Beliefs re the Origin of Life

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See Abiogenesis.

Evolutionary Creationism Old Earth Creationism Young Earth Creationism
without "gap" with "gap"


  • creation — making; implying a maker, a creator
  • Creationism
    • the belief that all living things have been created; or
    • a set of beliefs that new species of living things cannot arise naturally
  • biogenesis — the first origin of life; sometimes understood to be "breathed in" by God
  • abiogenesis — a postulated first origin of life from non-living matter
  • Biology — the study of life and living things
  • natural selection — the way living things thrive and have offspring in good conditions
  • Evolution (specifically in this context, biological evolution) — the postulated origin of new species by reproduction and natural selection
  • chemical evolution — the postulated origin of all life by abiogenesis

Confusion of terminology

Many creationists (in the second sense of "creationism" above) confuse evolution and abiogenesis.


Young Earth Creationism (YEC)

From the Wikipedia page about Young Earth Creationism:

Young Earth creationism (YEC) is a form of creationism which holds as a central tenet that the Earth and its lifeforms were created in their present forms by supernatural acts of the Abrahamic God between approximately 6,000 and 10,000 years ago.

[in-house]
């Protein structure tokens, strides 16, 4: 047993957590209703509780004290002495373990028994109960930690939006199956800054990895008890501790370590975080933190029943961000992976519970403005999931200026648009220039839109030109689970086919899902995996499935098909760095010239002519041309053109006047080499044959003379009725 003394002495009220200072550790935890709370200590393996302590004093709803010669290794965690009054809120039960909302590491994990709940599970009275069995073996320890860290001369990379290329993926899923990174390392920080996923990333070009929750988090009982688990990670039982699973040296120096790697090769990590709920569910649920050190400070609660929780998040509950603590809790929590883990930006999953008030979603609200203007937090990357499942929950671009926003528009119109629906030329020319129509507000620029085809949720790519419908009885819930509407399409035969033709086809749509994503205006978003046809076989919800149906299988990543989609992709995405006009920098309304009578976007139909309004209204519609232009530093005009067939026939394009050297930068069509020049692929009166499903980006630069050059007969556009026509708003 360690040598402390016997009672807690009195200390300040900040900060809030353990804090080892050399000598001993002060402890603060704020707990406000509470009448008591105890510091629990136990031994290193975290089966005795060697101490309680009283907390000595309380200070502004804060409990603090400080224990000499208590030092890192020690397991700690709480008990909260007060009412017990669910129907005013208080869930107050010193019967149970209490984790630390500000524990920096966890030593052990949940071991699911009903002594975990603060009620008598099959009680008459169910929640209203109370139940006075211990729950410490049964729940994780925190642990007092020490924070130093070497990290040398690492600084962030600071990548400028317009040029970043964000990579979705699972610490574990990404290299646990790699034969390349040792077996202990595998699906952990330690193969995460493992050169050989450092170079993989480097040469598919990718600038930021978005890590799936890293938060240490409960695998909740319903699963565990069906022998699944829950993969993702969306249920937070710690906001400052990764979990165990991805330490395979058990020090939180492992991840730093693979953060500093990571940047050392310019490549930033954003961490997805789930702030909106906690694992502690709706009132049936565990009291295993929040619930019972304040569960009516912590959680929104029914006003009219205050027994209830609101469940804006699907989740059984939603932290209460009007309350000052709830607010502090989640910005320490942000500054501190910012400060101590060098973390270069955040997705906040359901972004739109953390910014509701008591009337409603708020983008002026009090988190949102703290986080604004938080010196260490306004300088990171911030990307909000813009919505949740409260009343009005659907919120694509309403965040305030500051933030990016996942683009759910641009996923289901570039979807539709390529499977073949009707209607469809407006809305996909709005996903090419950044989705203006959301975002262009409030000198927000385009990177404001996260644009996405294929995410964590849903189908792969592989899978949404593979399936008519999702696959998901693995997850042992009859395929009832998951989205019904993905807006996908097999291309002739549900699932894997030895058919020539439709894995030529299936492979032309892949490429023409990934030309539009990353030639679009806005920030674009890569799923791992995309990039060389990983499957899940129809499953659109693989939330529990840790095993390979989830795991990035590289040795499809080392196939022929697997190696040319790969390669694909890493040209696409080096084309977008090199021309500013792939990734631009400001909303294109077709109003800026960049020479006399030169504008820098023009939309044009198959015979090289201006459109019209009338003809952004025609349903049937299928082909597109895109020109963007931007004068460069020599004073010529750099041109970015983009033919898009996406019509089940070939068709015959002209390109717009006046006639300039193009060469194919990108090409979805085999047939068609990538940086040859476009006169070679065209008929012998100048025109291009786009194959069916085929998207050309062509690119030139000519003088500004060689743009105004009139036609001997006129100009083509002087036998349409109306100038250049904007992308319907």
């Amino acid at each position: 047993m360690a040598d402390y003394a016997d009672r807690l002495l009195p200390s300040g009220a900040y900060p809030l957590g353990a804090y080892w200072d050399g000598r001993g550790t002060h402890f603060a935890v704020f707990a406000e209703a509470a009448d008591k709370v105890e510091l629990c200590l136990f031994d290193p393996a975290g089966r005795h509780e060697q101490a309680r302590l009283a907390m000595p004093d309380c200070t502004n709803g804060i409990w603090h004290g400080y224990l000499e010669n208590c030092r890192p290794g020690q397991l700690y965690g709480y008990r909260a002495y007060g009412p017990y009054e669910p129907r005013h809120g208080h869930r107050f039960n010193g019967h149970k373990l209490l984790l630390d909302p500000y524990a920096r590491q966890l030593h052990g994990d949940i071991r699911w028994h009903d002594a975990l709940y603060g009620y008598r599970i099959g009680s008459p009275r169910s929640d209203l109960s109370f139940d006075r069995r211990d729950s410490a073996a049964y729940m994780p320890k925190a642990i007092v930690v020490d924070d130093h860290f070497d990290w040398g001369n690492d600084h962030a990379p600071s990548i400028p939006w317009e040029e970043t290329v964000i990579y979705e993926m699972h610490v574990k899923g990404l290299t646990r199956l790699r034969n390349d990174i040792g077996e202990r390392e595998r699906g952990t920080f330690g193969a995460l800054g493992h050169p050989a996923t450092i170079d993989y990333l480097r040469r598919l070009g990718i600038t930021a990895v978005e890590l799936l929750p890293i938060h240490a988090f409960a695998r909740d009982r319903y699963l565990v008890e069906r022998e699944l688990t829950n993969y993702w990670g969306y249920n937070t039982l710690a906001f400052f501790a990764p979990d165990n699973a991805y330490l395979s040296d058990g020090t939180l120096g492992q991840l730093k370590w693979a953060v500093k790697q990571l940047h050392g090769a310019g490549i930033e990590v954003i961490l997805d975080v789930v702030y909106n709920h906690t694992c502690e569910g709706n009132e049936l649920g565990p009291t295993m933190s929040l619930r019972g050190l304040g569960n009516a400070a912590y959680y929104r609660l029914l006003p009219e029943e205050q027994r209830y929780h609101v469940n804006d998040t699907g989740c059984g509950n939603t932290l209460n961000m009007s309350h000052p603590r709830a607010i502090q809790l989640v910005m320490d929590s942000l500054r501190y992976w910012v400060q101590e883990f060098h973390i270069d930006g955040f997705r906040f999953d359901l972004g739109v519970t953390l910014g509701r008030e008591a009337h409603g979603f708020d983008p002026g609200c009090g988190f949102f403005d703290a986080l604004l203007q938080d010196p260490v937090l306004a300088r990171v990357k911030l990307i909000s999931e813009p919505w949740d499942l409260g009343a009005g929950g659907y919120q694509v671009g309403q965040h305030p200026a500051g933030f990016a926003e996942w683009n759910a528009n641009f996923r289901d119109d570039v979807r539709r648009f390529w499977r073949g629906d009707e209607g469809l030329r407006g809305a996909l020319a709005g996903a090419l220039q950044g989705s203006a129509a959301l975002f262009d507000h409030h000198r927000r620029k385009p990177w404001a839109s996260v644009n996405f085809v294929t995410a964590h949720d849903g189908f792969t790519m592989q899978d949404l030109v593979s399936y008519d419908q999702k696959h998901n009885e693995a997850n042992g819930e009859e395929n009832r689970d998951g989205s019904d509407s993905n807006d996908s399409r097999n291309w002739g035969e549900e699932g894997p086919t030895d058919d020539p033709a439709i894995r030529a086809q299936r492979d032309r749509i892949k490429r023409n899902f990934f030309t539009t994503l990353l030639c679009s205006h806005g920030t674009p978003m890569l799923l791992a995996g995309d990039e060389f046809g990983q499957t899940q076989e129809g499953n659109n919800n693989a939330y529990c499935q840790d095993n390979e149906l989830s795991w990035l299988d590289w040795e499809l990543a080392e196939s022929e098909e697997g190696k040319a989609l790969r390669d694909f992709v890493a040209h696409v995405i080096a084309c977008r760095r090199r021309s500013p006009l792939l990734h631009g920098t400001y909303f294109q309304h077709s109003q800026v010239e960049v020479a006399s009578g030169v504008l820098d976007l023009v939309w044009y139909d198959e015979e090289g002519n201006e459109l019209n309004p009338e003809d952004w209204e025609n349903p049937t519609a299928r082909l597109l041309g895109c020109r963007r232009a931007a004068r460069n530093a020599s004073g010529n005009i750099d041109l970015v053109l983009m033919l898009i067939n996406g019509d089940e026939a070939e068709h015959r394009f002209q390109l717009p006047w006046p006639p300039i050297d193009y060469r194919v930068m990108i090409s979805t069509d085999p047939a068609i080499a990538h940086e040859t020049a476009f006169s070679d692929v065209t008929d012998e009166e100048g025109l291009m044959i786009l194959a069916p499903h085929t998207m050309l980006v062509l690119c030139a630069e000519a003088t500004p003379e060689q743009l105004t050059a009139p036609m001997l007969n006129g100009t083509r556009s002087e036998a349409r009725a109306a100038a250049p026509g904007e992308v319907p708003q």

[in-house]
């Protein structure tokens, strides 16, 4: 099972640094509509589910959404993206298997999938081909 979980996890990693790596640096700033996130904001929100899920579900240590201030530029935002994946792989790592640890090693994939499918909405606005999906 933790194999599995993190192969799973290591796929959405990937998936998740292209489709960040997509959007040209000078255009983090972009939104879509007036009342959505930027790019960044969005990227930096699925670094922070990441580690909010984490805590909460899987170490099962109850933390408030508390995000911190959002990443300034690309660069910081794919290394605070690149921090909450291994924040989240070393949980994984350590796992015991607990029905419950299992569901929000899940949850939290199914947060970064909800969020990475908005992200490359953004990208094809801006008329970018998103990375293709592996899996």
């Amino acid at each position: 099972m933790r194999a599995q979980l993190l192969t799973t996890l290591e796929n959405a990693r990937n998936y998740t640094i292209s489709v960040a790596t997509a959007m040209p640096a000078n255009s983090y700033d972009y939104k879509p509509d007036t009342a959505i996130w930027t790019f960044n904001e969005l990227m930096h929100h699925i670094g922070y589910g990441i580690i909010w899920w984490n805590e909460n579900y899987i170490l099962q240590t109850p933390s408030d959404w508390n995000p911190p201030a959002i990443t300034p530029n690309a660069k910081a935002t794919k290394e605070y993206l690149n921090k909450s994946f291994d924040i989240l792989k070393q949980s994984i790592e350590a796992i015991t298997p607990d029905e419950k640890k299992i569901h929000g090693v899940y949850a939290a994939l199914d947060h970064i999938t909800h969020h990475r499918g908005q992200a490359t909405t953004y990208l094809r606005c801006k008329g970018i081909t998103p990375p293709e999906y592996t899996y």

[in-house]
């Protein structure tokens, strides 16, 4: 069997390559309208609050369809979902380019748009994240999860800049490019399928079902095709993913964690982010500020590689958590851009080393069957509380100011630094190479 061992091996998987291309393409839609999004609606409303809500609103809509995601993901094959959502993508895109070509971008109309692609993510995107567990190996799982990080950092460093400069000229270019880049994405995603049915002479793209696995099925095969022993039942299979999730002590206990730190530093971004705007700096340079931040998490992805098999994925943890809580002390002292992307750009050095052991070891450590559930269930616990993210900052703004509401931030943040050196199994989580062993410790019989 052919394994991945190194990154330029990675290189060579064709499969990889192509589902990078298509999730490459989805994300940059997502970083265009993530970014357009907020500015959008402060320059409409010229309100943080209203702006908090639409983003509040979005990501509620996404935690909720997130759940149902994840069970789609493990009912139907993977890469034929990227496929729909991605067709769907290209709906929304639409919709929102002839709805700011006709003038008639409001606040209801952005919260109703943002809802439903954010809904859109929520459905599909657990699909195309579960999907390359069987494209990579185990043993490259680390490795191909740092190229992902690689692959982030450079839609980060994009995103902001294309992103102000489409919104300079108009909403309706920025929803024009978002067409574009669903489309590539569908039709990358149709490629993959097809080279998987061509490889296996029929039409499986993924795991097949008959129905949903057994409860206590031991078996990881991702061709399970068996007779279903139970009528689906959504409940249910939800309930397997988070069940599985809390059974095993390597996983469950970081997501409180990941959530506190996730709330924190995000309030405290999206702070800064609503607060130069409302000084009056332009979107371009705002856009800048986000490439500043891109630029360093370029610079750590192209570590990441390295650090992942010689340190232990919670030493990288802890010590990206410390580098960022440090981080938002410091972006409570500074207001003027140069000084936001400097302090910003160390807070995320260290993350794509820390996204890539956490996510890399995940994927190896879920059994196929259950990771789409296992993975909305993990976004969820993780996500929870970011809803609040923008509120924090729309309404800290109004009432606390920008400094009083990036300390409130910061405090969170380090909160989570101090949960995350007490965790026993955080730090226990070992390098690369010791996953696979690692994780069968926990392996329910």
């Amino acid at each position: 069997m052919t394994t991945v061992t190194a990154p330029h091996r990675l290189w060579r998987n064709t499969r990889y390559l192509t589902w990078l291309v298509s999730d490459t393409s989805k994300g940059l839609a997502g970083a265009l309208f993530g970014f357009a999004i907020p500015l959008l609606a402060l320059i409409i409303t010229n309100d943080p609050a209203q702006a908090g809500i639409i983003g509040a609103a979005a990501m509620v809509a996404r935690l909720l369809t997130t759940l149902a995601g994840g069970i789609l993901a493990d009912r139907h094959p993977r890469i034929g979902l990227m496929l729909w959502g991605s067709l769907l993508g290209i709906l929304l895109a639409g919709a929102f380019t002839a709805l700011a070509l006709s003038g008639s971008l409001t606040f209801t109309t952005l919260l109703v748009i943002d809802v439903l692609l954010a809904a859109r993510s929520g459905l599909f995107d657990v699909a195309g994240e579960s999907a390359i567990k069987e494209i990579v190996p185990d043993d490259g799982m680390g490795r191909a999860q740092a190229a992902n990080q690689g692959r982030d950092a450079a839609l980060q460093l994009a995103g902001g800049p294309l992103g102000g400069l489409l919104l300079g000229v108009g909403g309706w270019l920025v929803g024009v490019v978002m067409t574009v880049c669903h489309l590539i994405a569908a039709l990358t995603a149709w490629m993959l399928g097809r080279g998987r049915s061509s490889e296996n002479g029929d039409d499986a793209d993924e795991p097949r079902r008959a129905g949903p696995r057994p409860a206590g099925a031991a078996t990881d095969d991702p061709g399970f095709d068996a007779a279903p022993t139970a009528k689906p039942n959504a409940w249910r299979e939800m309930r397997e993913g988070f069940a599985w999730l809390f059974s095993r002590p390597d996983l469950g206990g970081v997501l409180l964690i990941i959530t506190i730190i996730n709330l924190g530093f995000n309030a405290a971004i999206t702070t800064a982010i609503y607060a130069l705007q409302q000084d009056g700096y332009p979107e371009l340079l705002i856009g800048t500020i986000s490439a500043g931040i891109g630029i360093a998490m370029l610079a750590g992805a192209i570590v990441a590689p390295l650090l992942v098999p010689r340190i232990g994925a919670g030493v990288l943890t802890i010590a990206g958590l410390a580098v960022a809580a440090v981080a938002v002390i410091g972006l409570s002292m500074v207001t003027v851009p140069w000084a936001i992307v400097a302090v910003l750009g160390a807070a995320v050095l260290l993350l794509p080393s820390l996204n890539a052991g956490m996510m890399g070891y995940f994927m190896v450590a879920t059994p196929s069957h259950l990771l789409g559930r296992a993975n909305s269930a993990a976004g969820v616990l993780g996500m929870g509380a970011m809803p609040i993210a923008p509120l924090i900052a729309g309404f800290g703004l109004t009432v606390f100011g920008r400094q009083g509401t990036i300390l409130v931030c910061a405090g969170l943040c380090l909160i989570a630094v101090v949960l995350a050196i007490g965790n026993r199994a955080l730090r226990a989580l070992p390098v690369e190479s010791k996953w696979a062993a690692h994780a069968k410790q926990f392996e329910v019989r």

Clearly, this is based on a reading of the first chapter of Genesis. YEC usually understands the seven-day week literally; thus life originated on the third, fifth and sixth days of the creation week.

Old Earth Creationism (OEC) with "Gap"

According to this view, untold ages are understood to have passed by before God spoke the creative word "Let there be light!" (Genesis 1:3).* These ages of chaotic darkness are the "gap", during which there was no life. Vegetable life begins on the third day (Genesis 1:11-13) and vertebrate life begins on the fifth and sixth days, culminating in Adam or humankind. Many, but not all, believers in "OEC with Gap" understood that these days are to be understood in the modern 24-hour sense, notwithstanding the creation of the Sun on the fourth day. See The "Gap Theory".

*Believers in "OEC with Gap" often understand Genesis 1:1 in the usual way derived from the LXX, "In the beginning, God created the heaven and the earth." However "OEC with Gap" is equally compatible with understanding it from Hebrew scholarship as describing the moment of the creative word "Let there be light!". See Bereshith in construct form for details.

Old Earth Creationism (OEC)

Believers in Old Earth Creationism do not read the creative week of Genesis 1:1 to 2:3 literally — though it could record a literal week of visions or revelations — but believe that God created each of the living things in their "kinds" long after the Universe itself was created, and the Earth on a cosmological time scale. The creation of living things could have occurred over all of geological time. Genesis is taken as a summary of this, and reproduction of living things "according to their kinds" is understood to exclude evolution.